First reflection point ..question
AMIEL
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18th April 2007
Old 18th April 2007
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Question First reflection point ..question

Hi!!
I want to know as we have the first reflexion point in the front of the room..if exist also a first reflexion point in the back..and how do u find that firts reflexion...

also the main point(height) of the first reflexion is at the hight of the speaker o the same from the floor tothe ceiling?
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18th April 2007
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Have an assistant hold a mirror flat on the wall and look for the tweeter.
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18th April 2007
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Quote:
Originally Posted by lucey View Post
Have an assistant hold a mirror flat on the wall and look for the tweeter.
Thanks!..yeah I know that....but that applyes to the side on the back of the studio?
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18th April 2007
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Quote:
Originally Posted by AMIEL View Post
Thanks!..yeah I know that....but that applyes to the side on the back of the studio?
if you're looking for the line from the speaker to the back wall to your head ... then, yes. but generally in a rectangular room the entire back wall can be diffused. front and back perhaps, with side absorption or splayed side walls.
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18th April 2007
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Quote:
Originally Posted by AMIEL View Post
Thanks!..yeah I know that....but that applyes to the side on the back of the studio?
...and the ceiling, and the floor, and the console itself. The three ways to treat it are with absorption, diffusion, or reflection (aiming it somewhere besides your listening position, often into other treatments). Which method you choose for each reflection point depends on a number of factors, and the overall room plan.
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18th April 2007
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Lightbulb

Reuven,

Yes, the rear wall is a reflection point, and if it's less than ten feet behind your head those reflections are considered "early" and should be absorbed or diffused. Even when they're not early they should usually be handled.

Also see this article:

RealTraps - How To Set Up a Room

--Ethan
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19th April 2007
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Thanks Ethan! Is very clear in your website how to trat the firt reflexion point i.....Thanks!!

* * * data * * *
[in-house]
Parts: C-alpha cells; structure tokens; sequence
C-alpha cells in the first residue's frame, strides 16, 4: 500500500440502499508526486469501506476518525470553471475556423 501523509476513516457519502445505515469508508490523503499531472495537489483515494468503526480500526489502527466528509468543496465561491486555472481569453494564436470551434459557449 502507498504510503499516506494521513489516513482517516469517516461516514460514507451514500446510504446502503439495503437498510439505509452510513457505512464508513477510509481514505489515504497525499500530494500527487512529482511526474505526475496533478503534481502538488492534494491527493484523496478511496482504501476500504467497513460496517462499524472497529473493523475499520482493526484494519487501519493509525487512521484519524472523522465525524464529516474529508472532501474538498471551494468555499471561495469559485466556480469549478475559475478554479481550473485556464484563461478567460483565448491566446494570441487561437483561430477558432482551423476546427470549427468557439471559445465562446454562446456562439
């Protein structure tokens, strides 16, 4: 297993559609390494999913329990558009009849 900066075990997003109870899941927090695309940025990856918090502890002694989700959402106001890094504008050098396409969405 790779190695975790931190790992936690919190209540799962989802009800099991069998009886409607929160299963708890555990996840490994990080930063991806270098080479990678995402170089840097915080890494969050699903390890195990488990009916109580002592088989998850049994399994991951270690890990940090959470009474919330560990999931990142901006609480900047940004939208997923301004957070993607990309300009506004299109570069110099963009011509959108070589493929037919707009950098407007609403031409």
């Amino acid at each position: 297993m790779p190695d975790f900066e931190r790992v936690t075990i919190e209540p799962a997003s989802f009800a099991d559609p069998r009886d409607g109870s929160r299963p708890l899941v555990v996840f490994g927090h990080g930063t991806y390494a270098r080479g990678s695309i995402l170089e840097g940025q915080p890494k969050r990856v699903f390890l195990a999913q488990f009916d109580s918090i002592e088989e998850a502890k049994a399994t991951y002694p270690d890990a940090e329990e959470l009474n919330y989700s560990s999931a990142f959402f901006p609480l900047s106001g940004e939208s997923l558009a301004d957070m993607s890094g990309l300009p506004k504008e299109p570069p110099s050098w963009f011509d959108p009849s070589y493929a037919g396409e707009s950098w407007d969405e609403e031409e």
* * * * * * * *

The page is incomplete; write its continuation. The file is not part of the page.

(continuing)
If a room is 20 Ft lenght by 10Ft wide...I got the firts reflexion point...test and I am amzed how good canceled the slap echo!! ...A/B with and without the panels on the sides and you can feel the huge difference!!

But my question is .....in the sides of the back wall that first reflexion should be proporsional at the ones on the front side walls?

I understood how to find them in the front...but if I am not wrong..I did not find any feedback about the backwall.
thanks!
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19th April 2007
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Lightbulb

Reuven,

Quote:
Originally Posted by AMIEL View Post
in the sides of the back wall that first reflexion should be proporsional at the ones on the front side walls?
There won't be first reflections on the side walls behind the mix position unless you have a 5.1 surround setup. This is not to say that absorption on the side walls behind you is not useful. If you clap your hands back there and hear flutter echo or ringing, then absorption there will help. But that's not the same as treating specific first reflections from the loudspeakers.

--Ethan
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19th April 2007
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Thanks Ethan ..very clear and very amazing/valuable info on your website!
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29th November 2010
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Quote:
Originally Posted by Ethan Winer View Post
Reuven,

Yes, the rear wall is a reflection point, and if it's less than ten feet behind your head those reflections are considered "early" and should be absorbed or diffused. Even when they're not early they should usually be handled.

Also see this article:

RealTraps - How To Set Up a Room

--Ethan
Hey Ethan,